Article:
2013 Toyota RAV4: A familiar and pleasantly updated package
Back in 1996, Toyota was first into a then-novel automotive segment, the cross-over. Or was it the mini-ute? Oddball car monikers aside, the RAV4 added up to a hit, attracting buyers who liked the idea of having a capable car-based off-roader with ample cargo room without the growing gas penalty that came with owning a full-size SUV. Sales were swift out of the gate, around 50,000 annually for the first years then doubling and tripling in short order. Last year, 170,000 drivers bought RAV4s, and the Japanese automaker is hoping to hit the 200,000 mark soon.
That lofty sales goal rests on the shoulders of the fourth generation of that Japanese trailblazer, whose re-design comes not a moment too soon. The small-ute market has mushroomed over the past decade, and now includes perennial favorites such as the Honda CR-V, Mazda CX-5 and Ford Escape. Now add to that mix more upmarket options including Audi’s Q5 and BMW’s new X1, and soon enough Porsche’s mini- Cayenne, the Macan.
So what’s Toyota got up its sleeve to stave off such formidable competition? For 2013, the RAV4 does a two-step, at once succumbing to the demographic reality of its consumer base while at the same time adding enough whiz-bang goodies so that its affordable package (from $23,300) attracts new buyers.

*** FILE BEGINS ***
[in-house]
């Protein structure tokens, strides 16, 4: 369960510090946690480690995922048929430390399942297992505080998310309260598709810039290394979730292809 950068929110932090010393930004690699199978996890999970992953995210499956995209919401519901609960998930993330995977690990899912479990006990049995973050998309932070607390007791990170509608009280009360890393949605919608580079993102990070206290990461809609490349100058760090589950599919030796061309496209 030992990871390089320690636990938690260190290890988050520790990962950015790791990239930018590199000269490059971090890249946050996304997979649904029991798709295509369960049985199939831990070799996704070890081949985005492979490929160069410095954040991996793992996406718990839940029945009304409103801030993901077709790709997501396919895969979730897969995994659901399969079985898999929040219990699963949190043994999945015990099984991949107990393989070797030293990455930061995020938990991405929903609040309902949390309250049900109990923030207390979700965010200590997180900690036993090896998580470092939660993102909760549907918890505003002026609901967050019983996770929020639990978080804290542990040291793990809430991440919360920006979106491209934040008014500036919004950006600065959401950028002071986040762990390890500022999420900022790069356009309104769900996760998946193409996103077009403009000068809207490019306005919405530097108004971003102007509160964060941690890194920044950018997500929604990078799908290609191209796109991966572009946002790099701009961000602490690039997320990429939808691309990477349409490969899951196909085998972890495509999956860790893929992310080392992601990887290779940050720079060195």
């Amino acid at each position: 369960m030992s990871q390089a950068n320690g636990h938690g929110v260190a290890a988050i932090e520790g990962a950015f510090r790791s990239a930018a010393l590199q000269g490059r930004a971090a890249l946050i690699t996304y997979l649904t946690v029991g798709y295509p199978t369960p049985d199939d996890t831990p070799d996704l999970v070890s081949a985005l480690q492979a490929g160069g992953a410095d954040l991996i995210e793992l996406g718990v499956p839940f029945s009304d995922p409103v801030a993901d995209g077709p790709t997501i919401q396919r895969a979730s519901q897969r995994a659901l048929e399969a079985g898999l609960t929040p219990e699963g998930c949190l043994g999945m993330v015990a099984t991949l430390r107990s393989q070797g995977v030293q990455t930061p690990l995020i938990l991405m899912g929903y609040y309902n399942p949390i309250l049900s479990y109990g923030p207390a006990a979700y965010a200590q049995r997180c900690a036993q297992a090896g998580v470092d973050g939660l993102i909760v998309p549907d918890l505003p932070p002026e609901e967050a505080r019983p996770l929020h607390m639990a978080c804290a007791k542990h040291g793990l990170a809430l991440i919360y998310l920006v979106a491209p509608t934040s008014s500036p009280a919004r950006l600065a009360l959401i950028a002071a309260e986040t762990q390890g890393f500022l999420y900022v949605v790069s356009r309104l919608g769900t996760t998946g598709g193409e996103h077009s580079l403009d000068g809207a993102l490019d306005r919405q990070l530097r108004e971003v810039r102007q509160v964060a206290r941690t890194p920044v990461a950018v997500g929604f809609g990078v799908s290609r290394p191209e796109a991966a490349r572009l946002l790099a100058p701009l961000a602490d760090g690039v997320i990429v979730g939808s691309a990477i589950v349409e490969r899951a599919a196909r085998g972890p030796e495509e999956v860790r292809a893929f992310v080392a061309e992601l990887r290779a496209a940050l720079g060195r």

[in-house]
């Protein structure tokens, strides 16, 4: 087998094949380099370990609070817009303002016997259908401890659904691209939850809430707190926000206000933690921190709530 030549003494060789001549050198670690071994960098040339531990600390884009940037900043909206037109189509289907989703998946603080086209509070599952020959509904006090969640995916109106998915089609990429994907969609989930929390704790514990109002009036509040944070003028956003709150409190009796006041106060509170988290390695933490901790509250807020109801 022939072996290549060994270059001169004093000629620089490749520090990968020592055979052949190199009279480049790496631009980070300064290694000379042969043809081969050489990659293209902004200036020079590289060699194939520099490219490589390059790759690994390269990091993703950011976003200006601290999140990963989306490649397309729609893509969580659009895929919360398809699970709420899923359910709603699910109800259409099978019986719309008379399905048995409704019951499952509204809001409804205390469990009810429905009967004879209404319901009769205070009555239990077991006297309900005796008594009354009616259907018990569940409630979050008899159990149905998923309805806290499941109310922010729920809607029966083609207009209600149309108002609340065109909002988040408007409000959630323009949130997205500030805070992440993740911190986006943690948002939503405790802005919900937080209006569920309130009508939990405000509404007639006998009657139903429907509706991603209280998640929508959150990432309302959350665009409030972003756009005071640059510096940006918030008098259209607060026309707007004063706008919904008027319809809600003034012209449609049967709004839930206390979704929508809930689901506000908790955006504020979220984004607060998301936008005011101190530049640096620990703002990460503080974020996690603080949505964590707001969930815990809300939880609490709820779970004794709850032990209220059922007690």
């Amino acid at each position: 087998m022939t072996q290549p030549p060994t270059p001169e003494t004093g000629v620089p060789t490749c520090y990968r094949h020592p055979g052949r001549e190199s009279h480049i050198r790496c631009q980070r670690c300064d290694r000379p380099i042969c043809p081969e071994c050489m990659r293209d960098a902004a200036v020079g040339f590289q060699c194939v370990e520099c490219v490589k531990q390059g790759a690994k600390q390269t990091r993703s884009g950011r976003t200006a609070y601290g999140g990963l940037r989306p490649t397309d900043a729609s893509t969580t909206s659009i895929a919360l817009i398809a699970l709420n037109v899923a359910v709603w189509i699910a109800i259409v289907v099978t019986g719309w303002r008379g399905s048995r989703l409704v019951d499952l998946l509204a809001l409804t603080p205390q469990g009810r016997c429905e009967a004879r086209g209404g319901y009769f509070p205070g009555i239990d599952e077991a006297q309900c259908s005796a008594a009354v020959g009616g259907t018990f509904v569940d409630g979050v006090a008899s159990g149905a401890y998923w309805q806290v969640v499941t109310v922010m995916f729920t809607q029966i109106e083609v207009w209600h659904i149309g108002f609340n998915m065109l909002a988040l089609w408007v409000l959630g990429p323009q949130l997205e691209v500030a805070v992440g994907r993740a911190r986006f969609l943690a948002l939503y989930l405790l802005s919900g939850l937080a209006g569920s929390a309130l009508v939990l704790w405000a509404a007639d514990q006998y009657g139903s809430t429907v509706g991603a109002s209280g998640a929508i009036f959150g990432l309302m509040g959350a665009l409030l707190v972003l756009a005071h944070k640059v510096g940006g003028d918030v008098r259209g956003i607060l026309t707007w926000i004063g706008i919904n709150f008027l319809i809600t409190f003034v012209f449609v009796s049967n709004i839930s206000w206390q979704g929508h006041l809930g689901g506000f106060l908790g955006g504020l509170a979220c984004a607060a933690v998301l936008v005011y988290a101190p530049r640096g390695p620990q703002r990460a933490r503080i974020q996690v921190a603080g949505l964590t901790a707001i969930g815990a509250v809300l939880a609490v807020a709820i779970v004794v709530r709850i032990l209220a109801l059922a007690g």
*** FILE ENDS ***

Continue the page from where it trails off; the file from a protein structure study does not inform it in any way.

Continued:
In the new model year’s out-with-the-old category is the disappearance of the V6 engine option, which fewer than 10% of RAV4 buyers ordered. Now there’s only one engine choice, a 2.5-liter four-cylinder good for 176 hp and 24/31 mpg city/highway for the front-wheel-drive version (all-wheel-drive drops mileage by about 2 mpg, and adds $1,400 to your window sticker). The ute’s long-standing side-hinge rear door is being replace by a more traditional liftgate with a new power option (that move puts the car’s outboard spare tire beneath the rear cargo area). And lastly, a third-row seat is no longer available, though that’s not a tremendous loss (let’s be honest, third-row seating is practical in a Toyota Land Cruiser or GMC Denali, but in anything smaller you better be carting around Hobbitts).
That’s it for deletions. Added to the mix are a six-speed transmission that replaces a tired four-speed slushbox. New Sport and Eco mode options toggle between snappy computer-controlled shifts and a more fuel-efficient operation. There’s also a standard back-up camera across the LE, XLE and Limited line-up. On the XLE and up, RAV4 comes with dual-zone climate control, a moonroof, navigation, heated mirrors and Toyota’s smartphone-savvy Entune entertainment system. The Limited adds the power liftgate, some leather and an uprated JBL 11-speaker, 576-watt stereo for those post-kid-drop-off rides home alone.